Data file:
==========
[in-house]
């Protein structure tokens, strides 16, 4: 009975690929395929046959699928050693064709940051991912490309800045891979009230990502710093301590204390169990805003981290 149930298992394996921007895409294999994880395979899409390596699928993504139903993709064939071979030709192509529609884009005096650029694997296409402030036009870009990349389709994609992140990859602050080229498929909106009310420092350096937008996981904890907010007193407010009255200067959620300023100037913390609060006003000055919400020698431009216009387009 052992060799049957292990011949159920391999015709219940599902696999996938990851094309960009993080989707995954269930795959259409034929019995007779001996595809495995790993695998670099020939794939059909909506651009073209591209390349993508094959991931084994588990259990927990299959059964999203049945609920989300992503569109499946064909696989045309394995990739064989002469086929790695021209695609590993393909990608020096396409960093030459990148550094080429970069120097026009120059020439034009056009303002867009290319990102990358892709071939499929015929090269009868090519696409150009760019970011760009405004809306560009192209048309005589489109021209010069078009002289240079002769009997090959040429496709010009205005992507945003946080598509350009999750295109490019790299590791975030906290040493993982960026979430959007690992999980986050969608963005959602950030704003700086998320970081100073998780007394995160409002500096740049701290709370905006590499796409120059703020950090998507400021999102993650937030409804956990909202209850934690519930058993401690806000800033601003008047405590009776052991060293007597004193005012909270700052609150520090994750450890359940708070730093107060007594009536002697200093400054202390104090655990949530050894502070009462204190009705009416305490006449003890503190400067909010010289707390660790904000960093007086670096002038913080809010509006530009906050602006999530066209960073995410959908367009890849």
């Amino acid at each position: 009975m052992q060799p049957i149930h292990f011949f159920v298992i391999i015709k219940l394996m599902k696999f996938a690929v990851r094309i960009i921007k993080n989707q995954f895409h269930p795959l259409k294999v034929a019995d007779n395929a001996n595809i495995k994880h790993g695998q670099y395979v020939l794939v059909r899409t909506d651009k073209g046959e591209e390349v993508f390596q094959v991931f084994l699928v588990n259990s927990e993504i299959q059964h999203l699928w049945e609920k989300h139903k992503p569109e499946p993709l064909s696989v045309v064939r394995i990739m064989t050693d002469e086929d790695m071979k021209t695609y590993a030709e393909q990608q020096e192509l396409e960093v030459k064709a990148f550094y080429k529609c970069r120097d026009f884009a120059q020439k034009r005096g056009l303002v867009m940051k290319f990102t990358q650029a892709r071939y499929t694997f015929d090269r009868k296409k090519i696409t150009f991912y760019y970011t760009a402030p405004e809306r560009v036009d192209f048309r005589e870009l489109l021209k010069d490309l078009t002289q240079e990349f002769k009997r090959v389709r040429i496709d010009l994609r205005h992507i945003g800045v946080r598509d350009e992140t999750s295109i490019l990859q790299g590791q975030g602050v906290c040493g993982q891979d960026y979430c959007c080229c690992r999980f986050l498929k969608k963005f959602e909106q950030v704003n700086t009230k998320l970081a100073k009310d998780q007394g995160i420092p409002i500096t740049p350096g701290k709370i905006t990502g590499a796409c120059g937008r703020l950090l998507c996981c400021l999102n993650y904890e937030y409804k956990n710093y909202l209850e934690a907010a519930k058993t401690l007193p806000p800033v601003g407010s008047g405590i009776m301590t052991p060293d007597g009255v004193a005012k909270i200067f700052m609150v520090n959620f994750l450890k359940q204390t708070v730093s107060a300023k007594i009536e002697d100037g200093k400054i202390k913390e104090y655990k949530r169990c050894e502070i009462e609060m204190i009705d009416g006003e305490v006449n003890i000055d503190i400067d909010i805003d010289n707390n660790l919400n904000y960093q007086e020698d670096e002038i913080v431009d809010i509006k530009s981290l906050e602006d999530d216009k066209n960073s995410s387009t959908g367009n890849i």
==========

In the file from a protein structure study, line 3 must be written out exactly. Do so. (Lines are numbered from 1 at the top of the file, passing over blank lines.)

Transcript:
């Amino acid at each position: 009975m052992q060799p049957i149930h292990f011949f159920v298992i391999i015709k219940l394996m599902k696999f996938a690929v990851r094309i960009i921007k993080n989707q995954f895409h269930p795959l259409k294999v034929a019995d007779n395929a001996n595809i495995k994880h790993g695998q670099y395979v020939l794939v059909r899409t909506d651009k073209g046959e591209e390349v993508f390596q094959v991931f084994l699928v588990n259990s927990e993504i299959q059964h999203l699928w049945e609920k989300h139903k992503p569109e499946p993709l064909s696989v045309v064939r394995i990739m064989t050693d002469e086929d790695m071979k021209t695609y590993a030709e393909q990608q020096e192509l396409e960093v030459k064709a990148f550094y080429k529609c970069r120097d026009f884009a120059q020439k034009r005096g056009l303002v867009m940051k290319f990102t990358q650029a892709r071939y499929t694997f015929d090269r009868k296409k090519i696409t150009f991912y760019y970011t760009a402030p405004e809306r560009v036009d192209f048309r005589e870009l489109l021209k010069d490309l078009t002289q240079e990349f002769k009997r090959v389709r040429i496709d010009l994609r205005h992507i945003g800045v946080r598509d350009e992140t999750s295109i490019l990859q790299g590791q975030g602050v906290c040493g993982q891979d960026y979430c959007c080229c690992r999980f986050l498929k969608k963005f959602e909106q950030v704003n700086t009230k998320l970081a100073k009310d998780q007394g995160i420092p409002i500096t740049p350096g701290k709370i905006t990502g590499a796409c120059g937008r703020l950090l998507c996981c400021l999102n993650y904890e937030y409804k956990n710093y909202l209850e934690a907010a519930k058993t401690l007193p806000p800033v601003g407010s008047g405590i009776m301590t052991p060293d007597g009255v004193a005012k909270i200067f700052m609150v520090n959620f994750l450890k359940q204390t708070v730093s107060a300023k007594i009536e002697d100037g200093k400054i202390k913390e104090y655990k949530r169990c050894e502070i009462e609060m204190i009705d009416g006003e305490v006449n003890i000055d503190i400067d909010i805003d010289n707390n660790l919400n904000y960093q007086e020698d670096e002038i913080v431009d809010i509006k530009s981290l906050e602006d999530d216009k066209n960073s995410s387009t959908g367009n890849i």